Liberalism does have a downside, and that is we can sometimes argue something to death, but I'd rather have a good debate on an issue than just pull a gun from a holster and aim at the nearest perceived threat and start shooting on the premise that the target might be a danger, and that's good enough reason to attack. If they might attack us, then they are a danger, they are evil, they must be stopped, goes the conservative philosophy.

One great example of this philosophical battle is over the Israelis and the Palestinians. The conservative argument has consistently been that the Israelis are good and the Palestinians evil, even though the Israelis have been far from perfect in their handling of matters with the Palestinians. Liberals such as President Clinton, Yitzhak Rabin (a former hardliner), Shimon Peres and Ehud Barak all tried to make peace with the Palestinians. Conservatives such as Benjamin Netanyahu, Ariel Sharon and President Bush kept the issue at arm's length and did very little, because in the black and white of their world, Yasser Arafat was evil, they were good, and good doesn't negotiate with evil, no matter what.

Now, a fair reading of the history of that region demonstrates that the Palestinians were just as much victim as the Israelis, and neither side wanted to compromise, much as the United Nations tried to do throughout 1946-1948, and the Israelis won, and in the absolutist view, the Palestinians became evil for attacking Israel, and Israel was the good guys, valiantly holding out against the evil Arabs. It's not quite that simple, and it never has been, but conservatives argue in simplistic terms, for reasons that are beyond my comprehension.

There are many more areas where this tendency extends itself out to, such as science, education, and sexual matters. I could write a whole series of posts if I were so inclined, but I feel that the subject matter has already been covered in sufficient detail as to render a rehashing unnecessary. Suffice it to say that in science, creationism=good and evolution=bad, global warming=lies and continuing with the status quo=good. In education, teaching diversity and tolerance=bad and teaching 1950's values=good, and in sexual matters, abstinence=good and any sex education that might actually educate someone in what to do if they decide to have sex=bad.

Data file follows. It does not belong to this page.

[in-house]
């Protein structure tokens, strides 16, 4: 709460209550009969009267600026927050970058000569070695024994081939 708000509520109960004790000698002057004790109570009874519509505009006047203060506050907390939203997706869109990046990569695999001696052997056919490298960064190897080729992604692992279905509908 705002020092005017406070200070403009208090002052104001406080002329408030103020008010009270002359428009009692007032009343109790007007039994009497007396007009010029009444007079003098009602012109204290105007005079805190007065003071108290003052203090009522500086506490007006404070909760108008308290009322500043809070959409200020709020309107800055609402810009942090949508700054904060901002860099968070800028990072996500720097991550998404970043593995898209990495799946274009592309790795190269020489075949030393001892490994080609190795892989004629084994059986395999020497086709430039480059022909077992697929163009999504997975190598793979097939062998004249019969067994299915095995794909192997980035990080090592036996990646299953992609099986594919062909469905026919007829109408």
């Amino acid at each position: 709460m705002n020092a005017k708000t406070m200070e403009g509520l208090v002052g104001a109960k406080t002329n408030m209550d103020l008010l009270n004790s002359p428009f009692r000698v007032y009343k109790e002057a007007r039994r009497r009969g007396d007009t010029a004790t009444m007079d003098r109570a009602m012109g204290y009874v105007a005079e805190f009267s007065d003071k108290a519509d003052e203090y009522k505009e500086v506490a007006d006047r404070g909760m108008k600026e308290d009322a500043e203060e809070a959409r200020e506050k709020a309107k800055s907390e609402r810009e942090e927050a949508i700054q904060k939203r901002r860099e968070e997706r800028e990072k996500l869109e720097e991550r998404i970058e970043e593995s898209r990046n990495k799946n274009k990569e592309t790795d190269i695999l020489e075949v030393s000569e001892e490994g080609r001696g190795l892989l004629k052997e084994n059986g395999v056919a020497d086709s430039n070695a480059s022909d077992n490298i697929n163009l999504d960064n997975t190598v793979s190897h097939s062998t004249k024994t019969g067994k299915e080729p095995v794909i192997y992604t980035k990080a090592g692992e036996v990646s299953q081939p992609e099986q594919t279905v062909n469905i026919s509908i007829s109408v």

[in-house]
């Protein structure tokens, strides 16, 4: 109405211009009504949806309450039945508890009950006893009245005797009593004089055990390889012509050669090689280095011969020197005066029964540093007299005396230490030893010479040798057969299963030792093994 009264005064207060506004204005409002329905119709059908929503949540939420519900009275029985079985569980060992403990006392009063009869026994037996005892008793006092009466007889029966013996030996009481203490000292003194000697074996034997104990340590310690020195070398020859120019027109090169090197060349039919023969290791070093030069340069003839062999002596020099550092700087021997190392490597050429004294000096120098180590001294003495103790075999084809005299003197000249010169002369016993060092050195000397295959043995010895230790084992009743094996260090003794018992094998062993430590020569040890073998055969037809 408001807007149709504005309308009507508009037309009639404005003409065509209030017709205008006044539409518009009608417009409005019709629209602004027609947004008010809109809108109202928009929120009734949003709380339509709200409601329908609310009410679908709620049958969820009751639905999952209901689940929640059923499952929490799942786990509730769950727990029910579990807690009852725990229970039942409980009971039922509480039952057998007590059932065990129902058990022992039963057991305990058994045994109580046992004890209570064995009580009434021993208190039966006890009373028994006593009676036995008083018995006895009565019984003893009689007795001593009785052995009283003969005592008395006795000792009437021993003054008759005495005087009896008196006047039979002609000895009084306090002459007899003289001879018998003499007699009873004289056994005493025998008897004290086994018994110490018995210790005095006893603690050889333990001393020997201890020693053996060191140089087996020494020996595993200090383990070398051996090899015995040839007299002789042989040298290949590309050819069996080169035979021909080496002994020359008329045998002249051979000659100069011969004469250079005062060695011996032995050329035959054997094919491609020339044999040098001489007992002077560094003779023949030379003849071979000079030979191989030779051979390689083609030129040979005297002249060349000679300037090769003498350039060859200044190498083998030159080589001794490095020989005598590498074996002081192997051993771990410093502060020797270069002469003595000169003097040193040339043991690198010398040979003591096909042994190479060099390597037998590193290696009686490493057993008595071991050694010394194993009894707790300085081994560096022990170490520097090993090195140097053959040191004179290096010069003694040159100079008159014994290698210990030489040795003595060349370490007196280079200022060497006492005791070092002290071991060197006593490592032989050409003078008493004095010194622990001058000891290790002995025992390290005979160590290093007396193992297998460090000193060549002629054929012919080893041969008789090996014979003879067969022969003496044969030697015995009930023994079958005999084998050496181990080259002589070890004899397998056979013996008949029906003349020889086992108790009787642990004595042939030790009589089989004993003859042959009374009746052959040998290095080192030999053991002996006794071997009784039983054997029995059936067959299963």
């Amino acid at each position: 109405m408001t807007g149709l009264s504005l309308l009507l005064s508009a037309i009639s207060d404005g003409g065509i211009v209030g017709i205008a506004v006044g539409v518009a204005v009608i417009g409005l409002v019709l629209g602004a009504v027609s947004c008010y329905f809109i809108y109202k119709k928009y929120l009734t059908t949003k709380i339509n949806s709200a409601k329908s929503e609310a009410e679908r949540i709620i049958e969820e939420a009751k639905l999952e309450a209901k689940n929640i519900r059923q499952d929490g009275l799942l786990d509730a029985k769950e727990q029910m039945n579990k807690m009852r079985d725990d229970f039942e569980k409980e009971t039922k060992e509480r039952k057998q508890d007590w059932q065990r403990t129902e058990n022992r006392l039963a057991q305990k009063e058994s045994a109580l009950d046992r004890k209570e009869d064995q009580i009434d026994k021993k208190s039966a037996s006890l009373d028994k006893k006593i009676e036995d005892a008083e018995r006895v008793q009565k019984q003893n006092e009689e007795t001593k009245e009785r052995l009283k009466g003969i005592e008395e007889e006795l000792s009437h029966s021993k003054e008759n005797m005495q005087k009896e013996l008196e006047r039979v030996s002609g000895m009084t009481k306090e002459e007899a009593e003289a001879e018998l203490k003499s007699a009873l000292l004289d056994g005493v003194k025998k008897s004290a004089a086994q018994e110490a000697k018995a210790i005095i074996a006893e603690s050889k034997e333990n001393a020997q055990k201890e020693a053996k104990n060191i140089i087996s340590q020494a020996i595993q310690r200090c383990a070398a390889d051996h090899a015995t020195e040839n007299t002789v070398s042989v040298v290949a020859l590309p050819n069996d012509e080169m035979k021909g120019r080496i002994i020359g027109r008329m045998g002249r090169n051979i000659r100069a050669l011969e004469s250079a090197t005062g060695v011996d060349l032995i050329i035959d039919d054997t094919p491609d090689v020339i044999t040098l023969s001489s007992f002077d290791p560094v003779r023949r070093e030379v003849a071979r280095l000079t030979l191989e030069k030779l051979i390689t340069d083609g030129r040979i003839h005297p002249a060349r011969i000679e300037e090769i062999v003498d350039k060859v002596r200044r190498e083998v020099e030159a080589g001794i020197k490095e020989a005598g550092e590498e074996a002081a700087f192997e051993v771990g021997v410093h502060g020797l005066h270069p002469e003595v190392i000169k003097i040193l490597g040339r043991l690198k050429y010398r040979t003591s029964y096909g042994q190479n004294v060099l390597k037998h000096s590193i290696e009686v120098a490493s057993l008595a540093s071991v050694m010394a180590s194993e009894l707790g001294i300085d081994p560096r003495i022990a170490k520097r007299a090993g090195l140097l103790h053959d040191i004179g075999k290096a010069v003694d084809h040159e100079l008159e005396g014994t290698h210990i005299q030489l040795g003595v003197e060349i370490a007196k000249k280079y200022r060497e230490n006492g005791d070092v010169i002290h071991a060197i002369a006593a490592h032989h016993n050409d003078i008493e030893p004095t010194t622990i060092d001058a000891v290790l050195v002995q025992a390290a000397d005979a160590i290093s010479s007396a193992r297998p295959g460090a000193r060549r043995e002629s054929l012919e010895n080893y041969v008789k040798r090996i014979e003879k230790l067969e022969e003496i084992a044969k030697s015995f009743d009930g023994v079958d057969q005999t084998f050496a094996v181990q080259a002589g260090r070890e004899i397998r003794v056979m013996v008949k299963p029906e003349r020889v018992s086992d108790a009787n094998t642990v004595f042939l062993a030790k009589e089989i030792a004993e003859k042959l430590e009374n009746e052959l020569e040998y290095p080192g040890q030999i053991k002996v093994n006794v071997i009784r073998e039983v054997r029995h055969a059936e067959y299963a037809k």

The world is what it is, not what we wish it to be, and if conservative wishes were ponies, America would be one gigantic stable of them. We do not have the ability to change human nature, we do not have the power to make all things as we wish, and we are unable to bend reality to suit our outlook on life. We can make changes, but all changes are gradual, and gradual steps are not based in absolutism. They are based on the idea that there are gray areas, that there is more than just black and white, good and evil, etc. in the byplay of our daily lives.

Absolutism, much as conservatives glorify it, is a whimsical fantasy in life. Saying it doesn't make it true, and the practice of it proved far harder for them to do than it was for them to say it. Conservatives delighted in their power, and were corrupted by it, and spoke in absolutes about the sheer evil of a Saddam Hussein while being complicit in their own dirty activities. They speak of the horror of a Taliban society, all while pushing their own version of a Taliban society upon us. They call us liberals evil and treasonous for daring to say that maybe, just maybe, our government and our nation aren't perfect, despite all evidence to the contracy. They have, in short, talked a great game while occasionally practicing what they preach, but they ultimately fail their own test, and they do so because absolutism is, again, a complete and utter fantasy.

There are a couple of absolutes in life. We will be born, we will die, and we will be judged by the Lord upon our deaths. Those are the only absolutes we can rely on, and the rest is gray areas, to be debated and worked out according to the greater good of the people whom those areas affect. The notion that absolutism stretches so much farther than this, that it can be a governing philosophy for a major political party, is as empty as many of those who push it as a model for good governance. It is the hallmark of failure.